Fannie Mae said late Wednesday that it is making numerous changes to its lending policies in response to continuing turmoil in the housing and mortgage markets, including introducing a new ‘adverse market delivery charge’ for all mortgages delivered to the GSE by originators. From the lender announcement:
Fannie Mae is implementing a new upfront charge of 0.25% that will apply to all: (1) whole loan mortgages purchased on or after March 1, 2008; or, (2) mortgage loans delivered into MBS with issue dates on or after March 1, 2008. The process for calculating and drafting this charge will be similar to how LLPAs (typically charged for specific loan-level credit risk characteristics) are calculated and drafted today. The charge will also apply to loans committed under Long-Term Standby Commitments on or after March 1, 2008.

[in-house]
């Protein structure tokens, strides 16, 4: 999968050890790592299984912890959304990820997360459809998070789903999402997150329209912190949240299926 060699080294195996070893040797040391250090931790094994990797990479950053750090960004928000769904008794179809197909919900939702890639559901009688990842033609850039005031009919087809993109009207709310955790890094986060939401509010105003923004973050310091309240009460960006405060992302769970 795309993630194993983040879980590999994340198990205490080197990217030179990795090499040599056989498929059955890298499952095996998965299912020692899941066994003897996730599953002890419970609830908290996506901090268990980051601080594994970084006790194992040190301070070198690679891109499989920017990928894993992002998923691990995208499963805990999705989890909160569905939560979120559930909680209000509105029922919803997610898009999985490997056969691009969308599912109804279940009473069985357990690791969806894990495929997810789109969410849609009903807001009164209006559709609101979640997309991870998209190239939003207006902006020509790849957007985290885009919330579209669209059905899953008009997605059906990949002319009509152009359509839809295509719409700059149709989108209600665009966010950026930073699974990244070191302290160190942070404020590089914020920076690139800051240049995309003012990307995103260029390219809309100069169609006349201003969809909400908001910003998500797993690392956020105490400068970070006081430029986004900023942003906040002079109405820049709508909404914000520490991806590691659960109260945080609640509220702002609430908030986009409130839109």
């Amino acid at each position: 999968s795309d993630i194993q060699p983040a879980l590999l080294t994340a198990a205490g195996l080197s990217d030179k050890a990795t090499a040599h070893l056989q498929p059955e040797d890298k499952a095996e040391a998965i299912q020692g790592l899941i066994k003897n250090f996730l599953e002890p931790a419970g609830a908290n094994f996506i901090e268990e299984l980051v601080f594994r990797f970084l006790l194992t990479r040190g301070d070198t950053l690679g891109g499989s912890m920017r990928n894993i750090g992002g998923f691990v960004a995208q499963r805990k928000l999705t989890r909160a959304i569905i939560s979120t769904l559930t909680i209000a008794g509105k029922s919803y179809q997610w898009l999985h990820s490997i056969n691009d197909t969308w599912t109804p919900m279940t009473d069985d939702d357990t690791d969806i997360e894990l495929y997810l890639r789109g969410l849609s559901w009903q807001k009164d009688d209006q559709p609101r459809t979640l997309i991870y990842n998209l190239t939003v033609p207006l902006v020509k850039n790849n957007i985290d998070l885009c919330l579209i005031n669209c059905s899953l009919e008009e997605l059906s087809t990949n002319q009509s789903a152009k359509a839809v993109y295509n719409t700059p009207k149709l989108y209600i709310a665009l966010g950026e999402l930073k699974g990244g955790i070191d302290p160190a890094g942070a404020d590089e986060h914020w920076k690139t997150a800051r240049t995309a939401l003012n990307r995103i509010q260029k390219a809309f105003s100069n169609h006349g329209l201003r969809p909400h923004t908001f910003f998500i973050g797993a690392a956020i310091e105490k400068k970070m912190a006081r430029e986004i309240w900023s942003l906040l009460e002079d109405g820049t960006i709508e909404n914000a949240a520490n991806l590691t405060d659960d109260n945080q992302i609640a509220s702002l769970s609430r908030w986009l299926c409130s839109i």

This will hit the bottom line of every originator — making conforming loans more expensive to originate, even for those operating under negotiated terms. Fannie also said it will restrict the maximum loan-to-value (LTV) ratio and combined loan-to-value (CLTV) ratio for properties located within a declining market to five percentage points less than the maximum it would otherwise permit for a given loan product. That means a 95 percent LTV program would see availability restricted to 90 percent LTV, for example. It said the restricted lending policy would be enforced whenever an appraisal noted a property as being in a declining market, but also said it “strongly urged” lenders not to rely solely on the information reflected in the appraisal and to validate housing price trends using other sources as well. The GSE said in a statement the change was “necessary in light of current market conditions,” and would go into effect January 15. Fannie Mae also said in a seperate lender announcement released Wednesday that it was tightening restrictions on purchase loans, requiring that borrowers in purchase money transactions not recieve any cash back beyond reimbursements for overpayment of fees, refunds for costs paid in advance, and/or credits for any real estate taxes. The bottom line: it’s getting a whole lot harder for borrowers to get a conforming loan.